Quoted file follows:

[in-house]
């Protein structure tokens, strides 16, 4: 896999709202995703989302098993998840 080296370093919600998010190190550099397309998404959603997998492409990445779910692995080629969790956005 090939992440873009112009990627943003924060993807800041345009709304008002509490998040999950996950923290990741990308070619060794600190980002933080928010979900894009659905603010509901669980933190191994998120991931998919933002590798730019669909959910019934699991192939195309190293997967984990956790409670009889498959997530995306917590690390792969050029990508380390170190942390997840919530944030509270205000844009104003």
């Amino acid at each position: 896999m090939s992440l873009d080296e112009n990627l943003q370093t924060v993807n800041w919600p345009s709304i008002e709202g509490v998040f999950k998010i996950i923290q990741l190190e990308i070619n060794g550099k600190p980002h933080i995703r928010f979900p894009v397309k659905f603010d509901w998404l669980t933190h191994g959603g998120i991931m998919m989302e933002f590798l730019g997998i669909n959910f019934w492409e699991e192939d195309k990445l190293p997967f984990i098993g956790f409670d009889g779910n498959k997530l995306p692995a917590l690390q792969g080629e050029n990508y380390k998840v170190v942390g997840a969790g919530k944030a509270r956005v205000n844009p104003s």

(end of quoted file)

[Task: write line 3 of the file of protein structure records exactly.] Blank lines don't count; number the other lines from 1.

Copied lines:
């Amino acid at each position: 896999m090939s992440l873009d080296e112009n990627l943003q370093t924060v993807n800041w919600p345009s709304i008002e709202g509490v998040f999950k998010i996950i923290q990741l190190e990308i070619n060794g550099k600190p980002h933080i995703r928010f979900p894009v397309k659905f603010d509901w998404l669980t933190h191994g959603g998120i991931m998919m989302e933002f590798l730019g997998i669909n959910f019934w492409e699991e192939d195309k990445l190293p997967f984990i098993g956790f409670d009889g779910n498959k997530l995306p692995a917590l690390q792969g080629e050029n990508y380390k998840v170190v942390g997840a969790g919530k944030a509270r956005v205000n844009p104003s």